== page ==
To me, this is so obvious that I don’t understand why economists invest so many resources debating whether rules are better than discretion for conducting monetary policy and trying to get legislation requiring the FOMC to adopt a policy rule. These resources should be devoted to debating what monetary policy can reasonably do.
Debating The Limits of Monetary Policy
The profession should debate the limits of monetary policy not whether or not the FOMC should adopt a policy rule. I am trying to move the discussion in this direction. In Fixing a Bad System, I have argued that the FOMC should be required to conduct its interest rate policy using what I call economic reality-based monetary policy (ERMP). That is, the FOMC should be required to conduct monetary policy within limits imposed by various economic realities.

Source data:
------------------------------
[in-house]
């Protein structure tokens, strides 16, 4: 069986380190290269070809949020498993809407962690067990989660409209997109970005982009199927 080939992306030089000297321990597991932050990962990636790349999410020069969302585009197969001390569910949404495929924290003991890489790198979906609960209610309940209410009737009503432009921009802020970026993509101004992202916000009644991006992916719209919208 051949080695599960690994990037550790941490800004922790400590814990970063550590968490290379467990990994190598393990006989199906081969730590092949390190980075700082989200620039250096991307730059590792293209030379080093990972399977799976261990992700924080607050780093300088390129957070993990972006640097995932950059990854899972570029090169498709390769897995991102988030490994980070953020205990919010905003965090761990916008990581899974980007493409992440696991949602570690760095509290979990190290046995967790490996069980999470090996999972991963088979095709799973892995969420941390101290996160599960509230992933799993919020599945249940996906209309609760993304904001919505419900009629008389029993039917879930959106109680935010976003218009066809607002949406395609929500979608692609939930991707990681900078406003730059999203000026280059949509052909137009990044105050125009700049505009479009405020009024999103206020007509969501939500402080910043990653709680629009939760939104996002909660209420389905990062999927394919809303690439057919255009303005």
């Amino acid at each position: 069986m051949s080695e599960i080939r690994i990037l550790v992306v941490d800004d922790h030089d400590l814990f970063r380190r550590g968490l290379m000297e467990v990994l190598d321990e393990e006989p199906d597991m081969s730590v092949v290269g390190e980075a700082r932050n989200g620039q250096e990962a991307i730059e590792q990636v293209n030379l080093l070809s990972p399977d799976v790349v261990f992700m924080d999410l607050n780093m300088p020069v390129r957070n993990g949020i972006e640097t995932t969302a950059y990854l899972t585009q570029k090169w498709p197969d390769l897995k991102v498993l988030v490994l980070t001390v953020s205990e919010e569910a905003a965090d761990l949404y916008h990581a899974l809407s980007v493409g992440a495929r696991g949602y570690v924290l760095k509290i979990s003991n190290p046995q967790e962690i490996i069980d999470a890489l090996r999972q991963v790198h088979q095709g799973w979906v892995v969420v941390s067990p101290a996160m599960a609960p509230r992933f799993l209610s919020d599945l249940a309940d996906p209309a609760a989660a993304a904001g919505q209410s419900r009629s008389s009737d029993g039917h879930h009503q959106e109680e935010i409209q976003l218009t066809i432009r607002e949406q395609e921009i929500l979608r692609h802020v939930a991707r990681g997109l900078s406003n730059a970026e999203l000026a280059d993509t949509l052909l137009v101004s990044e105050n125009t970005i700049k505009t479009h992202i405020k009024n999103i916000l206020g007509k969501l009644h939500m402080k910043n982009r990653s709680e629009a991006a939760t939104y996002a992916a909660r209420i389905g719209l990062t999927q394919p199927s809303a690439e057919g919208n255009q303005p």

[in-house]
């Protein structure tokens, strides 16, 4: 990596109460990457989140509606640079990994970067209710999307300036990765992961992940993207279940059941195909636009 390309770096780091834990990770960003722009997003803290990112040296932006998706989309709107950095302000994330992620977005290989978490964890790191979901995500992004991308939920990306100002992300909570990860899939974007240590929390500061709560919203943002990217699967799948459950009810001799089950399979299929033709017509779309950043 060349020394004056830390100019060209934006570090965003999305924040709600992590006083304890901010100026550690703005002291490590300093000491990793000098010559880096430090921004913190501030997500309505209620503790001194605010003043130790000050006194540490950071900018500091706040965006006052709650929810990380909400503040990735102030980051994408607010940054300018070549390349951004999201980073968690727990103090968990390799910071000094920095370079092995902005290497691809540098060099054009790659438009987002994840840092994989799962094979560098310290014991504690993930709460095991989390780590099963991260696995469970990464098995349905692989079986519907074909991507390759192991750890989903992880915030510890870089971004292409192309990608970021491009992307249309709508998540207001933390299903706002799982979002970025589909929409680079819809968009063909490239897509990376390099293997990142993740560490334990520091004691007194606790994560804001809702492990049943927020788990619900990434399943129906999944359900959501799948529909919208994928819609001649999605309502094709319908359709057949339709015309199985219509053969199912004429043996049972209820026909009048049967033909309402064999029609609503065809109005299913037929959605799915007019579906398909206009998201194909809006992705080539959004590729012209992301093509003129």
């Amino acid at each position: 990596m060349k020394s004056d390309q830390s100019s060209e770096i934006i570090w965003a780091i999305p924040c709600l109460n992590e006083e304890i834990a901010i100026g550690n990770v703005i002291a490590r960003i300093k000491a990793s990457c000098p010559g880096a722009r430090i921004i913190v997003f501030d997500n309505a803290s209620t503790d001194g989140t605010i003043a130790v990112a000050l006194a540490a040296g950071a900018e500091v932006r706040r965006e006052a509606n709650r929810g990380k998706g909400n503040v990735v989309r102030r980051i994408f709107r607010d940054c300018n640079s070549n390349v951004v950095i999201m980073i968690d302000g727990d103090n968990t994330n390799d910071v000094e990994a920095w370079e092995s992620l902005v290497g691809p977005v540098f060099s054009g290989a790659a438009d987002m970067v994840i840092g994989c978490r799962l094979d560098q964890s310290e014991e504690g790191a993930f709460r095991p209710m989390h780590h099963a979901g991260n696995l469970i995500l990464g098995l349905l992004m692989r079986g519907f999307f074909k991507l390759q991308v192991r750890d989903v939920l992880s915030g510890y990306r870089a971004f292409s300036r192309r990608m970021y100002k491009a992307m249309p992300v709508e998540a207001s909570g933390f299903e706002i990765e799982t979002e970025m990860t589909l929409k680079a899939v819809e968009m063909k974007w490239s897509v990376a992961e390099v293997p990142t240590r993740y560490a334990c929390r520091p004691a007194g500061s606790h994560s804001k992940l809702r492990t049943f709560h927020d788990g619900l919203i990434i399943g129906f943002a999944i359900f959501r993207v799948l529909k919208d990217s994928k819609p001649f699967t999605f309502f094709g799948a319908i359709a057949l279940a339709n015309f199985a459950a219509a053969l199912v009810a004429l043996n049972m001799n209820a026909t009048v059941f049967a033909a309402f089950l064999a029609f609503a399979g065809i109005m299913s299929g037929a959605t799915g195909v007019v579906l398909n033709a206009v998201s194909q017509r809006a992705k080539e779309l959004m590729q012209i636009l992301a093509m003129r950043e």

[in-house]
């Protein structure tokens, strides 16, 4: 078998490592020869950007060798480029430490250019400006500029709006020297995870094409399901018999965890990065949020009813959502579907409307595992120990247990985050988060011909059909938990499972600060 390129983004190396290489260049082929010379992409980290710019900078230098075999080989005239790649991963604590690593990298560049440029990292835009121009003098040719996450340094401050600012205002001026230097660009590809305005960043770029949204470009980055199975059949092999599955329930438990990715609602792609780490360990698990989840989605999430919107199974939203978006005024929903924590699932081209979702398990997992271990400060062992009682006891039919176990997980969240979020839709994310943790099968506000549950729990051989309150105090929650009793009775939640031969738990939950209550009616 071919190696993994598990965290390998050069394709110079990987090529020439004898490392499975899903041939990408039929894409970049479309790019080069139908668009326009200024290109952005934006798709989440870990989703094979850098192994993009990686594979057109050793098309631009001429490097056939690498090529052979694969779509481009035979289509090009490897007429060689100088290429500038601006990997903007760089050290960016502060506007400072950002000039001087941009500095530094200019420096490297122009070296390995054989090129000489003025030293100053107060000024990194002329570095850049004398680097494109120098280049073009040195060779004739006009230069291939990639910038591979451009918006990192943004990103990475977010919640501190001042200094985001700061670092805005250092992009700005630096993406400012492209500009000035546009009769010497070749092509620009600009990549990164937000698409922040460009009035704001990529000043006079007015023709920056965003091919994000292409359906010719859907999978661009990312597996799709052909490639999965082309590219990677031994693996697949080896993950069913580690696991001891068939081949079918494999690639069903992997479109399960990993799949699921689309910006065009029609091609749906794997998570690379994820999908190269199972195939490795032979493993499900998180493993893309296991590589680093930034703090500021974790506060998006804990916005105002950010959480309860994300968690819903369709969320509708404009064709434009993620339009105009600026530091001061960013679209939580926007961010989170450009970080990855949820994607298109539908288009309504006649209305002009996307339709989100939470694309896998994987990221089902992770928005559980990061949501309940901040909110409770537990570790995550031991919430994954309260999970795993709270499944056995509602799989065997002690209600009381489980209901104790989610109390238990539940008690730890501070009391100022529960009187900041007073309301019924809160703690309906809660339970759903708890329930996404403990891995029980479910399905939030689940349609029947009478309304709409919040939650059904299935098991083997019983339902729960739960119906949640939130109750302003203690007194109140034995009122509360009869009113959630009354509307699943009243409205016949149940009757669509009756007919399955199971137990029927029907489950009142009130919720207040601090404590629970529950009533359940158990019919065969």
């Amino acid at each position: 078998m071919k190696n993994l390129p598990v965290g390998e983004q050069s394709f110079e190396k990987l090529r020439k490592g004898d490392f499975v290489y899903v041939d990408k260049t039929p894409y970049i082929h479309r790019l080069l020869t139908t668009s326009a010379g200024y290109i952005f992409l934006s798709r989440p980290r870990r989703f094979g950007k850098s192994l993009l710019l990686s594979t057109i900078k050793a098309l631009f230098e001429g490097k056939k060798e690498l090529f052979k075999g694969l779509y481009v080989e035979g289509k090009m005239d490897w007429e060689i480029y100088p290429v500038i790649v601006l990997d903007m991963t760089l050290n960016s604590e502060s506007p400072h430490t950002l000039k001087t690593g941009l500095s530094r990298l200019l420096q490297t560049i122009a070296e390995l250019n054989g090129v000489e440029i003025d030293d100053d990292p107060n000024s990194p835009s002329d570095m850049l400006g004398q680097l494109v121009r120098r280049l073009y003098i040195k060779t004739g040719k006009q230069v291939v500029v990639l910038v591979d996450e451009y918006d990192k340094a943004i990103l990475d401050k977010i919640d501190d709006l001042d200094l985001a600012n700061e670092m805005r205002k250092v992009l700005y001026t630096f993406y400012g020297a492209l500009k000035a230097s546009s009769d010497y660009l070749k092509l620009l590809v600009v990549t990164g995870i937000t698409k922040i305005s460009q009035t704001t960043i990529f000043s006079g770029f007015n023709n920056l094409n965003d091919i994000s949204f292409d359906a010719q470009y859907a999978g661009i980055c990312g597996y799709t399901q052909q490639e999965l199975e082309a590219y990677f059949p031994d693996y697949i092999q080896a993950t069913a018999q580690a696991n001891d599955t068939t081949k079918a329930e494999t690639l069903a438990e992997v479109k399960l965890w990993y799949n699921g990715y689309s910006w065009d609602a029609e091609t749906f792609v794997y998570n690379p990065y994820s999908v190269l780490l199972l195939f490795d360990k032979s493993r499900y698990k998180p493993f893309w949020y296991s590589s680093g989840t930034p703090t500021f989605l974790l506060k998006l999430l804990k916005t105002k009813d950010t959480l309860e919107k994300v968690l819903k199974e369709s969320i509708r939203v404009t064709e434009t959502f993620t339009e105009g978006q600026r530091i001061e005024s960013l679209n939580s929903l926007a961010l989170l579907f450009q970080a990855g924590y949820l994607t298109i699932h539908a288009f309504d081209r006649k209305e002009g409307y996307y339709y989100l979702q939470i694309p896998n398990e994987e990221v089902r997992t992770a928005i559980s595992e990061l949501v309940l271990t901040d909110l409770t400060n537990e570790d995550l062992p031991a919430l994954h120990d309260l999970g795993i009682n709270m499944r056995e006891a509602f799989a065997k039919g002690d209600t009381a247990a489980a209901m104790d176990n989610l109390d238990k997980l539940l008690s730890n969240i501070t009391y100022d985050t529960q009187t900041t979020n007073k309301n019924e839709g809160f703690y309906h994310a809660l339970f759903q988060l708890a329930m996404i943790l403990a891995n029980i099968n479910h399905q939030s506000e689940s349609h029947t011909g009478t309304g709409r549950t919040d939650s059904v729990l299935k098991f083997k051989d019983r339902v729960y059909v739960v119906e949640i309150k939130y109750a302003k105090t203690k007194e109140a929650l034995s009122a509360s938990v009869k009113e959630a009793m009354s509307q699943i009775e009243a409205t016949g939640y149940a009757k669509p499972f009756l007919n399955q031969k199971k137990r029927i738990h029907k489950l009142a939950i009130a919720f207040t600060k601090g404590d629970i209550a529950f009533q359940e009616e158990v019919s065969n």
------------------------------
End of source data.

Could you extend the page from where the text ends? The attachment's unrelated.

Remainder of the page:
The two realities I propose are:
- Credit is most efficiently and effectively allocated by the market and, hence, by economic fundamentals, and
- Interest rates determine the allocation of credit and, hence, actions that the FOMC takes to affect interest rates necessarily distort the allocation of credit and economic resources.
The FOMC could still implement monetary policy by targeting the federal funds rate, but these realities would have prevented the FOMC from keeping it funds rate target at zero for over six years after the recession ended and would have limited the FOMC’s QE and forward guidance policies. ERMP would preserve and enhance the Fed’s independence. It would make the Fed more accountable and monetary policy more predictable. It would also eliminate the need for direct congressional oversight.
A Brief Primer on The Taylor Rule
This is a Hedgeye Guest Contributor piece written by Dr. Daniel Thornton. During his 33-year career at the St. Louis Fed, Thornton served as vice president and economic advisor. He currently runs D.L. Thornton Economics, an economic research consultancy. This piece does not necessarily reflect the opinion of Hedgeye.